Exit Equatorial Guinea via Kye-Ossi.

Enter Cameroon via Kye-Ossi.

All in 3 hours.

It’s almost as if I’m suspicious of things that seem too easy?

The car stopped at the frontier of Gabon and Guinea Equatorial.

The road connecting the two countries was recently partitioned by a shallow flood.

A flood that no car, certainly not my car, could successfully navigate.

We had to walk across the border, Mexico styles.

The Driver casually pointed toward the water with his chin as he counted the money I gave him, assuring me walking was normal.

This will be the last time any Gabonese person will ever touch my passport.

Enjoy it.

Because, it will not happen again in your lifetime.” I said to myself, as the border cop fumbled through my passport with the sour look of suspicion powdered on his face.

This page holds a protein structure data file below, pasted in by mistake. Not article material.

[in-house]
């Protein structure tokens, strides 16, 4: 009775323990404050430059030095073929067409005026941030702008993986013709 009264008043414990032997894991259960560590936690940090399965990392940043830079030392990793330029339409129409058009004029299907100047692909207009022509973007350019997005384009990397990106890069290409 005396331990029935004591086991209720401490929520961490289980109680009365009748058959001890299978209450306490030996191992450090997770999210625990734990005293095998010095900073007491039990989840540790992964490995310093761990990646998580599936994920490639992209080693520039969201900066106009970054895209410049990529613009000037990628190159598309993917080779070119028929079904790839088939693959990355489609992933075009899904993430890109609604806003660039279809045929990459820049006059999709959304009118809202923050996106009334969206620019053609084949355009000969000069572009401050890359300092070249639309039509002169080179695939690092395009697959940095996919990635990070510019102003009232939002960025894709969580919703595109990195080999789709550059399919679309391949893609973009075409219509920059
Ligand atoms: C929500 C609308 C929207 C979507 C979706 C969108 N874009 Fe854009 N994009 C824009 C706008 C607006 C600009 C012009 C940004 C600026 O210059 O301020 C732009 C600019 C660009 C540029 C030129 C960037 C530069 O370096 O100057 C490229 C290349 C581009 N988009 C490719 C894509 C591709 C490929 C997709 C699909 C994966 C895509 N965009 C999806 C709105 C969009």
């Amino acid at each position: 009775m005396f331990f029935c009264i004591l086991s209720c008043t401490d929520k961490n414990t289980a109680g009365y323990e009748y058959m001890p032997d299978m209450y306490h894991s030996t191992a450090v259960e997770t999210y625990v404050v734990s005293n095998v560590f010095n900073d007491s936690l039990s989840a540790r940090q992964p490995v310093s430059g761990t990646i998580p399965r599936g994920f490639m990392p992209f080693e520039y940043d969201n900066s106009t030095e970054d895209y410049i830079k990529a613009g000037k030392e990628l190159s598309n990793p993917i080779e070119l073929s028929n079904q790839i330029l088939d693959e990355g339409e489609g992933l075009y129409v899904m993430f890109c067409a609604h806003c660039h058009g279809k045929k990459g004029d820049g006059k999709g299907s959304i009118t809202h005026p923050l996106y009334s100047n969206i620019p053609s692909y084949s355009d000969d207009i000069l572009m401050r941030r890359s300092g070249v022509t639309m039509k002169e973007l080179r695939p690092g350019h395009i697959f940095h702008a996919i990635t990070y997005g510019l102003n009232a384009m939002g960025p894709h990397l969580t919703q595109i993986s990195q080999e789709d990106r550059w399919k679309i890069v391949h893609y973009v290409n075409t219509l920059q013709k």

I decided to walk to the Equatorial Guinea border shack, barefoot,

instead of stuffing my muddy feet back inside my lit (Chinese) nikes.

“Hola¿” a woman said to me

Fuck yeah! Spanish!

“Hola, cómo estás?” I said, excited to use something other than my retarded french accent.

No response.

Spanish people, I thought, always thinking your better than everyone.

Once I was finally inside Equatorial Guinea, I could tell I created a bit of a problem.

Soldiers were on their phones calling superiors.

Spanish was being hurled around me, like a game of catch phrase.

The guard that was soundly sleeping when I arrived, was now awake and bleary eyed.

The fuck is going on, he kept shaking his head.

I was instructed to sit down.

Where are you going?” the main dude, Jimmy asked.

“Bata” I lied to right to his face.

Why Bobby?

Why lie?

If I told Jimmy I was going to town for a coffee then going to the Cameroon border, he would have refused to ENTER ME!

Get it?

Get in here Jimmy!!

Oooh, Jimmy.

(Bobby makes several wet kissy sounds)

But seriously, me no enter country, me say truth to Jimmy or Jimmy friend.

Simple.

Soon Jimmies homie, Jim Jimmy, a heavy set babyfaced manboy, showed up.

He, Jimmy and I went into a room where I was told I had to pay 20,000 francs, to get my Equatorial Guinea entry stamp.

Seems shady” I said, as a point of fact.

Can I get a receipt?”